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TheflyRussian

Well Sea-run trout season is here again.

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Quote:

Originally Posted by lisurfer49 View Post

 

What flies you guys in CT, NY and the NE in general using for sea runs? Definitely intriguing, I suppose at the very least it'd keep you in casting shape overwinter.





In S. Me. everyone always said "Anything white". After a year of skunks with white I got my first on a nine/three streamer (green/black). Later I got them on white deceivers while fishing for stripers. When I lived in Mass in the 80s grass shrimp patterns seemed popular, a heron fly. I got a few down there tying a muddler with a head made of soft hackle wound tight and trimmed to shape. Don't know why that worked but it did. The ones I ate were feeding on sand eels, later int he year than I expected to see them...


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White is generally a good color as it works allmost anywhere.

In Europe the pink shrimp is a popular choice, it works but also caused by

good marketing from the guy who fishes it a lot.

 

I actually did pretty well with a lot of different patterns, even an adapted dry fly like the red tag.

 

One of the most simple pattern I use is tied on a partrigde shrimp hook and consists only

of some lead wire and polarchenille.

Allthough that fly is simple it really worked, in Denmark but also in Florida where I

actually caught my first sheepshead on that pattern.

 

[img=

http://www.marcelkarssies.com/images/Fyn%202013/DSC_2888.jpg]

 

[img=

http://www.marcelkarssies.com/images/Fyn%202013/DSC_2962.jpg]

 

Now I think that the searun browns are not so thick as in our part of the world but

I guess the same tactics would work near estuaries in the US also.

Where I fish it is a hanging offense to fish those places but I guess in the US it is

different.

Besides the searun browns any rainbow trout that escapes from a hatchery or moves

down river might end up in the ocean also.

 

I always fish for seatrout at the Island of Fyn in Denmark where seatrout is a big thing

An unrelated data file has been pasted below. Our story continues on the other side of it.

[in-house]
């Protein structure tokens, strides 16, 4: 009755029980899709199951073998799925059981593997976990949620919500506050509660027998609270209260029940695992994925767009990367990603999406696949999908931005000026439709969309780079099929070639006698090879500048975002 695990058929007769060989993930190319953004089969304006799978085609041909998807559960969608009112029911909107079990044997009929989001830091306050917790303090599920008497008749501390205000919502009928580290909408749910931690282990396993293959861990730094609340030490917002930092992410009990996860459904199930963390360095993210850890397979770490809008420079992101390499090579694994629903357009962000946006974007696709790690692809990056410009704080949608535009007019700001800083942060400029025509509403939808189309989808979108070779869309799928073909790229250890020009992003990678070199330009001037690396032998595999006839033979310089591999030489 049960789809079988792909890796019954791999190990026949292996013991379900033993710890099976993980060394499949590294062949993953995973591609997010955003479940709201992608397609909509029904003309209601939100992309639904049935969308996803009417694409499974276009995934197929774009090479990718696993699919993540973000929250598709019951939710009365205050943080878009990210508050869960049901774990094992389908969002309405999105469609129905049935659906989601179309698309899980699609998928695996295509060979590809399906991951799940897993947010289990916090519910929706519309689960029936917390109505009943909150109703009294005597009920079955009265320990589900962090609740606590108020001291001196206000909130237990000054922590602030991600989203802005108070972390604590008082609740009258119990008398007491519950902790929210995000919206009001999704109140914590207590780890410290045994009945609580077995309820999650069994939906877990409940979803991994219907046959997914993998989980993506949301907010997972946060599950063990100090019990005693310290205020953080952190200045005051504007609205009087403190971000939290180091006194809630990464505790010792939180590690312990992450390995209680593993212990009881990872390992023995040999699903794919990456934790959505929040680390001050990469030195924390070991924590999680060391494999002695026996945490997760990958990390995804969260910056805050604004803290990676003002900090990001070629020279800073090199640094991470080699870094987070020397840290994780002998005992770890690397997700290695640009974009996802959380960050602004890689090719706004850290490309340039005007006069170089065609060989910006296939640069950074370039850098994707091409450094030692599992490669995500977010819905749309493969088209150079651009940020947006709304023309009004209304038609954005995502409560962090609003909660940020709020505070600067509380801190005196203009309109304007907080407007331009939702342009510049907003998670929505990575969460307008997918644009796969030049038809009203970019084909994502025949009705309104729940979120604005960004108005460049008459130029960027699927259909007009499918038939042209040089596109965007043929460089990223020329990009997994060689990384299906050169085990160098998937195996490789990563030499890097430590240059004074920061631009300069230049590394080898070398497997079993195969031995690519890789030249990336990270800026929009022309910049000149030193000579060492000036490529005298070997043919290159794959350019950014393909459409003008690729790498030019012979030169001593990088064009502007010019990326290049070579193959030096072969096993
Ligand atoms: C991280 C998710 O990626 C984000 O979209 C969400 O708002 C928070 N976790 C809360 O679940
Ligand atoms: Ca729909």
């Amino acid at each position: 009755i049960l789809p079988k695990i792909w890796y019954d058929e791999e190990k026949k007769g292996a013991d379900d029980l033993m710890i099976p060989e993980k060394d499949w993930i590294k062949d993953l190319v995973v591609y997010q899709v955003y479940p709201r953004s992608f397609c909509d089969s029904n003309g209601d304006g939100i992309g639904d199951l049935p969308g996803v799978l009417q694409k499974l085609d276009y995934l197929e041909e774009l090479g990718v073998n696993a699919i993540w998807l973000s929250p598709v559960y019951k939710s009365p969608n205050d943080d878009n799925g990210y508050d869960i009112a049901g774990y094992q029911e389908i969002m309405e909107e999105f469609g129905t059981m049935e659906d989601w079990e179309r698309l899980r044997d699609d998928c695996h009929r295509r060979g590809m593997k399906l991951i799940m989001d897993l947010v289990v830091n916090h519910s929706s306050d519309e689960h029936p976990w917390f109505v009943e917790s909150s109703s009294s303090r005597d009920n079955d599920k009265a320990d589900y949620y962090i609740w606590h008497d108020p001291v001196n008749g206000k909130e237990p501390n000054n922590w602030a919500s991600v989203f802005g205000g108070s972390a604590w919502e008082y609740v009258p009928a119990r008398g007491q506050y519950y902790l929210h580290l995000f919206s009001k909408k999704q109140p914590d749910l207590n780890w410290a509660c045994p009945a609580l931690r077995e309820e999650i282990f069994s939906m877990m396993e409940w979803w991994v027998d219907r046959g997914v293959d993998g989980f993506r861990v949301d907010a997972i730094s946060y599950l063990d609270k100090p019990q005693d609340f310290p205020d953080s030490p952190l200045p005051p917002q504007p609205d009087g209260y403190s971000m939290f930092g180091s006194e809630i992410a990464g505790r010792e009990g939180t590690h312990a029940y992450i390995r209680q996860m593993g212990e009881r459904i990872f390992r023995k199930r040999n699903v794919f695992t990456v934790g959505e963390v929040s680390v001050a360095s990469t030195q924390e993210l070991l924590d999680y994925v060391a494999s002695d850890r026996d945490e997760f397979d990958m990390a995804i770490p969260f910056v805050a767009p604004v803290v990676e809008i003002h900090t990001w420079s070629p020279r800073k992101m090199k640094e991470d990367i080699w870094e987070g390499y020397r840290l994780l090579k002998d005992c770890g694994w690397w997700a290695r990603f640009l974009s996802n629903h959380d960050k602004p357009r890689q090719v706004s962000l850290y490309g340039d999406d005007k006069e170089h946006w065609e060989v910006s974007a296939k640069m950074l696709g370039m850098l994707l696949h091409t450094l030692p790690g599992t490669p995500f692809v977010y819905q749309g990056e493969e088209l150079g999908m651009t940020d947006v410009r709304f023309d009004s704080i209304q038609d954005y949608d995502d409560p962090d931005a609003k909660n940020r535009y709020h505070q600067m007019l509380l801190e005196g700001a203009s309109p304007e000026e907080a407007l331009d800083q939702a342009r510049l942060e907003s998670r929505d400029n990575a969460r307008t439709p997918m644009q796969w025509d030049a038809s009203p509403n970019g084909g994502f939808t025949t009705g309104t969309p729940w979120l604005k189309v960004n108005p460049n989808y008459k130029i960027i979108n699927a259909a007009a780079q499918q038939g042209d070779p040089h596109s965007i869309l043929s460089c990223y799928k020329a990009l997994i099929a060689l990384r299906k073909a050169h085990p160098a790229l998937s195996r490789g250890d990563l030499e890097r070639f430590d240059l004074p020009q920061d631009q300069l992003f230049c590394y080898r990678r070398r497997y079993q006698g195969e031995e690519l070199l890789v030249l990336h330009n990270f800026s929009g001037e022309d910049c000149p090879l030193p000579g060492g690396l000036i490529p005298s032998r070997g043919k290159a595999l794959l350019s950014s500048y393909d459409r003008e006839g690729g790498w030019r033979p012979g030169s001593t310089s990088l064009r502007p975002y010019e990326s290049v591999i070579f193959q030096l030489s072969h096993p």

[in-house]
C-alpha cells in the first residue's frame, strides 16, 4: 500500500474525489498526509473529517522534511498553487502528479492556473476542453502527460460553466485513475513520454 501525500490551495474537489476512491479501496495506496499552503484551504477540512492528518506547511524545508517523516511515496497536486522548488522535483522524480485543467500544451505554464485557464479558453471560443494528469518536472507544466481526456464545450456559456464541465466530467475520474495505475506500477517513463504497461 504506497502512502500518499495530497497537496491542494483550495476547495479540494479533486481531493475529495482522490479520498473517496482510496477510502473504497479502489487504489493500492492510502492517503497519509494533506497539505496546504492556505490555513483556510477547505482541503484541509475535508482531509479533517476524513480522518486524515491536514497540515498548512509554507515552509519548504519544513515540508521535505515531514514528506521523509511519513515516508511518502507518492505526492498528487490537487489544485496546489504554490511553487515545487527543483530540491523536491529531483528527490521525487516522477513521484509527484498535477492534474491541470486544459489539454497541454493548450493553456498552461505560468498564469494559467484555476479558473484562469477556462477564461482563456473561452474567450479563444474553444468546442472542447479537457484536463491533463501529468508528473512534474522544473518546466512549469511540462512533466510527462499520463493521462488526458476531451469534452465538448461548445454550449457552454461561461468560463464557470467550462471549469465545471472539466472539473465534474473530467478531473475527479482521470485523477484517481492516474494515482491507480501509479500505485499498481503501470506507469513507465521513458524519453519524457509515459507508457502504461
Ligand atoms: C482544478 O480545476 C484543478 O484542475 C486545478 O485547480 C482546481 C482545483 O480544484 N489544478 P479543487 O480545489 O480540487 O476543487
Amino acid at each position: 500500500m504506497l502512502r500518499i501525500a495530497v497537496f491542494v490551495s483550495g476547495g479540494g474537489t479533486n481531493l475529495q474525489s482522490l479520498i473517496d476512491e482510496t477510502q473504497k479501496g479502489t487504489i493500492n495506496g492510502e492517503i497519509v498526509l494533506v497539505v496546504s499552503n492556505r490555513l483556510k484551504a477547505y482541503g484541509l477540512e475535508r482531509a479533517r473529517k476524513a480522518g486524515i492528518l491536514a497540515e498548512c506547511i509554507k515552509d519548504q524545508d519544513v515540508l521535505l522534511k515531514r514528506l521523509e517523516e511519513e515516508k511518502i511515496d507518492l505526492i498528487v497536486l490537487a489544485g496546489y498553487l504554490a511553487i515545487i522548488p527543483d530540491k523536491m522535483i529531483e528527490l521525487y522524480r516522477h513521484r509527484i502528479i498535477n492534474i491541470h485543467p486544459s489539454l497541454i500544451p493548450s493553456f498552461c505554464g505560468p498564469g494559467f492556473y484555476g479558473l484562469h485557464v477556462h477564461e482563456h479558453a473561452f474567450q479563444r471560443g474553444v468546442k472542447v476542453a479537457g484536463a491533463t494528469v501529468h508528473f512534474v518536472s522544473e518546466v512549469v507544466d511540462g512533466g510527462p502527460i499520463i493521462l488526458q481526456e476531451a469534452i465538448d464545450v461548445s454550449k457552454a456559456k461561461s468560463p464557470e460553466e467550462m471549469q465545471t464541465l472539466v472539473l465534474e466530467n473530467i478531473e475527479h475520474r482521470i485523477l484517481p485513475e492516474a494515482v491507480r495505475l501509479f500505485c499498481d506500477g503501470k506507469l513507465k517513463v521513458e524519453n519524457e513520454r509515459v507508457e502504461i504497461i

also for tourism as the best times are in the off season periods of spring and fall.

They run a pretty neat operation luring in anglers like me - for more info see

their special tourism website below - good tips can be found there.

 

www.seatrout.dk/nc/english.html

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I'm no expert, but I have caught a few CT sea runs the past few seasons. I only hooked one this year and I lost it a little more than a leader length from me. I'd estimate the fish was in the neighborhood of 6# and very strong. The largest I've landed was about the same size. I have seen pics of larger ones, however. Most are caught by spin fishermen. Seek them out and listen to what they have to say.

 

My advice...Be prepared for a lot of skunkings. Don't expect any sort of consistency. Some years are better than others. I had high hopes for this season, but the fish weren't around in numbers (like they have been in previous years). Even in the good years there aren't that many. Think of it as a long term goal over the course of many years. Like I said, some years will be better than others. Some years, you won't hook any at all. Last year was a total wash for me. 2012 was very good, relatively speaking.

 

You have to spend a lot of time on the river to get the run timing figured out. I am just scratching the surface where I fish, but I've sort of learned when to go and when to stay home (though still refining that one).

 

Expect vagaries and obfuscation! I have deleted content from this post 10x over! I just deleted the sentence I wrote after the previous one! I just deleted the sentence after the last one, too! :p

 

My biggest piece of advice...it pays to follow up on any hunches you might have. Also, it pays to be a voracious reader. Don't limit yourself to what you find written about your local area. Sometimes reading about sea run browns from other places will trigger those hunches I'm talking about. (i.e. "Sea Trout" by Hugh Falkus)

 

Good luck!

 

That book was very helpful when I was trying to catch one in NJ. Now that I am in CT I should read it again since there are supposed to be a few places that have them. Hell, at this point I might have a chance catching more sea runs than bass.

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Searun browns are Oct/Nov spawning fish. Post spawn fish often hang out in creeks feeding heavily. Which is the reason most are caught Dec-March. Once spring arrives they normally depart for bay/ocean to feed.

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What did you use to catch it, and how strong was the fight?

 

There are darn few seatrout (using the word in the appropriate sense to mean a sea-run brown, nothing else) in the NE use. Details matter.

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What did you use to catch it, and how strong was the fight?